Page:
Blue light therapy in morning improves sleep for patients with PTSD

After exposure to blue light therapy people with post-traumatic stress disorder (PTSD) experienced better sleep, a reduction in severe PTSD symptoms, and improved treatment outcomes, according to a new study from the University of Arizona.

The study was published in Frontiers in Behavioral Neuroscience, and led by William Killgore, PhD, director of the Social, Cognitive and Affective Neuroscience (SCAN) Lab at University of Arizona in Tucson, Arizona. A crucial aspect to maintaining good physical and mental health, sleep is an essential part of healing from PTSD. For this investigation, Killgore and his team sought to determine whether blue light therapy could help patients with PTSD achieve better sleep and improve their symptoms.

There were 82 participants included in the study, all of which were exposed to 30 minutes of light therapy every morning for six weeks. Half of the participants used blue-wavelength light and the other half used amber light. Throughout the study, researchers analyzed the participants’ neurobiological, autonomic, and behavioral outcomes.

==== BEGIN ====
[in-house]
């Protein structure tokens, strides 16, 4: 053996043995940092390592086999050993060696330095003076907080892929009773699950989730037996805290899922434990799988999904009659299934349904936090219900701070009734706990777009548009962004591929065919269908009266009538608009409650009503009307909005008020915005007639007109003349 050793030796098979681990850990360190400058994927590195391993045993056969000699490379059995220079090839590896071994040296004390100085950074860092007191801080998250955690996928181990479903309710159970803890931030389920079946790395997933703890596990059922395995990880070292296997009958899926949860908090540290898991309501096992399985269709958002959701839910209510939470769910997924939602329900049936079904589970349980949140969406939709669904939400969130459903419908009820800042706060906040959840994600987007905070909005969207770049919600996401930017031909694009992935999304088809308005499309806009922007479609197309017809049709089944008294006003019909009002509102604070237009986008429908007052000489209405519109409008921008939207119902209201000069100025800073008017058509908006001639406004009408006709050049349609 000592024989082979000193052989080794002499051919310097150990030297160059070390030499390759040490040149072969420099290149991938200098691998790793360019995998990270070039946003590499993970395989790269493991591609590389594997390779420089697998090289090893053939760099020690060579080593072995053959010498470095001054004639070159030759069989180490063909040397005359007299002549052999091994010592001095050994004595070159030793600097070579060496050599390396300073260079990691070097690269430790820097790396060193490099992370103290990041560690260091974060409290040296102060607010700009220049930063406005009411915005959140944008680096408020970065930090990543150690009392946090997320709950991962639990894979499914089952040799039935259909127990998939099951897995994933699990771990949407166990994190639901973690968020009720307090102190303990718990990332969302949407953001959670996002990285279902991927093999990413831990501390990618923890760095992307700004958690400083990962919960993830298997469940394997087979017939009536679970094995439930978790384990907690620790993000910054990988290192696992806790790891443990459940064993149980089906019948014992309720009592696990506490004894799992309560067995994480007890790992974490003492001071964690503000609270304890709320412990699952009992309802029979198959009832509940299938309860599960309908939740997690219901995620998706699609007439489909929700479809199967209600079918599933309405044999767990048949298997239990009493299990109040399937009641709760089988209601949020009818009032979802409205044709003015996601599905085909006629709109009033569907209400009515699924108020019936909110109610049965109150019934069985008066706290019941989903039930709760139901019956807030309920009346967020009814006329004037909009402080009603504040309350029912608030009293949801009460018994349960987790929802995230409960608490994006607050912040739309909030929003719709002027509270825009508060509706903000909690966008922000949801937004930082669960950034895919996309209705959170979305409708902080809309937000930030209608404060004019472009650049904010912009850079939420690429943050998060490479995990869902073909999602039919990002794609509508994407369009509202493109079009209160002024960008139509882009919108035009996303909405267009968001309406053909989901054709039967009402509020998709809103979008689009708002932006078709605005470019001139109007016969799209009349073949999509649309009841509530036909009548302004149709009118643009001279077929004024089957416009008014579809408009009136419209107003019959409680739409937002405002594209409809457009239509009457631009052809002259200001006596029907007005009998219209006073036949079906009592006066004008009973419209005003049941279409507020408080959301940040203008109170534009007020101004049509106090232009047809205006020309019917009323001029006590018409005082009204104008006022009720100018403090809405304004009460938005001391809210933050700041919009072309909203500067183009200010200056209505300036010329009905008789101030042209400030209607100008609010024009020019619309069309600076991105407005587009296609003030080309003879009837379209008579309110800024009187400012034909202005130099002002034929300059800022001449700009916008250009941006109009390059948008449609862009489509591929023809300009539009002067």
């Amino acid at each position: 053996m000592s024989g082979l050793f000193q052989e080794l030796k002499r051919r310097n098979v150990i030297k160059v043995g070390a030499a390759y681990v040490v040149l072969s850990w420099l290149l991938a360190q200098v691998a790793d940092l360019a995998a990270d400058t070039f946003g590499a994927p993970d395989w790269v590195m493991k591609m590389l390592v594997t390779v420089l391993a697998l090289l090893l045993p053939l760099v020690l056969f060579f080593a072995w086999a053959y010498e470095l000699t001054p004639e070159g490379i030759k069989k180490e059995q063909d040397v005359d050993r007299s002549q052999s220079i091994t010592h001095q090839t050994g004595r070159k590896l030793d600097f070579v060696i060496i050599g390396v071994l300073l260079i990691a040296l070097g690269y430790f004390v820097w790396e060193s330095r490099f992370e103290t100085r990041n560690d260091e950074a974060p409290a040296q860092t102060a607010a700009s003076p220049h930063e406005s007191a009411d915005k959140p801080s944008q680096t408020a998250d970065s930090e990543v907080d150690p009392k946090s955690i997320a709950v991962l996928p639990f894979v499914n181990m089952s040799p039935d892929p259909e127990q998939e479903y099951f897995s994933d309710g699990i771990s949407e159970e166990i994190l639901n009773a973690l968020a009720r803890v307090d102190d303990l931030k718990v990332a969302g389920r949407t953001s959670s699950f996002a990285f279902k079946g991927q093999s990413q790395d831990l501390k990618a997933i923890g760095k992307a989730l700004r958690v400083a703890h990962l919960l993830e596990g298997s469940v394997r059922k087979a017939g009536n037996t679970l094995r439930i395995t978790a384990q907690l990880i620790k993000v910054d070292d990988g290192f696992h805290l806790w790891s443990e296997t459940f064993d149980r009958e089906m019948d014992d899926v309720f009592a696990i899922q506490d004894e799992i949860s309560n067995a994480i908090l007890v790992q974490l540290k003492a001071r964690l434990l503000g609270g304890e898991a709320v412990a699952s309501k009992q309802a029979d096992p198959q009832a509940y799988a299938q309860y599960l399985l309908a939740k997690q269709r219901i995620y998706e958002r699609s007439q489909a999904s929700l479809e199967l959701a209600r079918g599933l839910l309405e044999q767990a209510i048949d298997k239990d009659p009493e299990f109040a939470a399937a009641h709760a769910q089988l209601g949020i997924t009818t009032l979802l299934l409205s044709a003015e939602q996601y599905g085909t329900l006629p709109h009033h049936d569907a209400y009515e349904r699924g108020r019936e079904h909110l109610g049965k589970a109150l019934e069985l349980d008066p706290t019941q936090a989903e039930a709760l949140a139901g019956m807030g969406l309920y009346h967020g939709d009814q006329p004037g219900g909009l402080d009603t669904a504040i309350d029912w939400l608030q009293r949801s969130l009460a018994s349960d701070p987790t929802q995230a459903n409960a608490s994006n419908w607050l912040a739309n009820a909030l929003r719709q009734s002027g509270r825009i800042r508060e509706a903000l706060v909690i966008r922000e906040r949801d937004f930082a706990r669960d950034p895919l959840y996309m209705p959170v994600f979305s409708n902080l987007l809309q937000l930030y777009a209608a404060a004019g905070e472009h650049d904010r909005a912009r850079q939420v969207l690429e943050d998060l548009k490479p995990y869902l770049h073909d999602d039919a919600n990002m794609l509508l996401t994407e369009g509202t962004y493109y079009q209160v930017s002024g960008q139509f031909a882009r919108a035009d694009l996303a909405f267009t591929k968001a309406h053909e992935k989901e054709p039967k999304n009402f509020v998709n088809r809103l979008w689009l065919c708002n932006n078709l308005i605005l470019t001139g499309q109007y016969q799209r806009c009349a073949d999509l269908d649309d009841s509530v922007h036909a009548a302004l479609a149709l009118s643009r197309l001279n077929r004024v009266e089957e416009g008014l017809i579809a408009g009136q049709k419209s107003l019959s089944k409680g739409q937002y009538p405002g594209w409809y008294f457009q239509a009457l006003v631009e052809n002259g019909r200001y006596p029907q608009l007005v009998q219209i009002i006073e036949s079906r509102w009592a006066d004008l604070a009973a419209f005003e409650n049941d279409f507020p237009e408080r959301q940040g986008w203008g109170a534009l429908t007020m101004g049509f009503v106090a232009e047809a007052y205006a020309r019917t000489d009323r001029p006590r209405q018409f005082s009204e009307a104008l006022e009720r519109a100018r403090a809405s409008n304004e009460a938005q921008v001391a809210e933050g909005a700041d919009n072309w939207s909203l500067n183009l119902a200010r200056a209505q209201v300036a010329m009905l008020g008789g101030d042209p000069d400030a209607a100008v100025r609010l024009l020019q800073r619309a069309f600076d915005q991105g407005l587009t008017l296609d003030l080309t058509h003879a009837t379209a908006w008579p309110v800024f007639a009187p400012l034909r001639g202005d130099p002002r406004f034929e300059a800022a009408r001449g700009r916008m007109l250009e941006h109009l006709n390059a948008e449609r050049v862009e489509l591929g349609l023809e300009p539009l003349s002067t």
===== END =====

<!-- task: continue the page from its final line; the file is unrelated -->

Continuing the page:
The participants who underwent blue light therapy showed significant improvements in the severity of their PTSD symptoms. In addition, they reported improvements in their sleep as well as an increased retention of fear extinction memories. In contrast, participants exposed to amber light showed a return of their original fear memories.

According to the study’s authors, the data are promising, and indicate that this non-pharmacological intervention could provide significant improvements in sleep and PTSD symptoms.

“While the limitations of the research include its modest sample size and difficulties monitoring compliance, the possibilities of utilizing a treatment that is relatively simple, drug-free and inexpensive can offer hope for the large population of people living with the intense challenges of post-traumatic stress disorder,” Killgore said in a statement.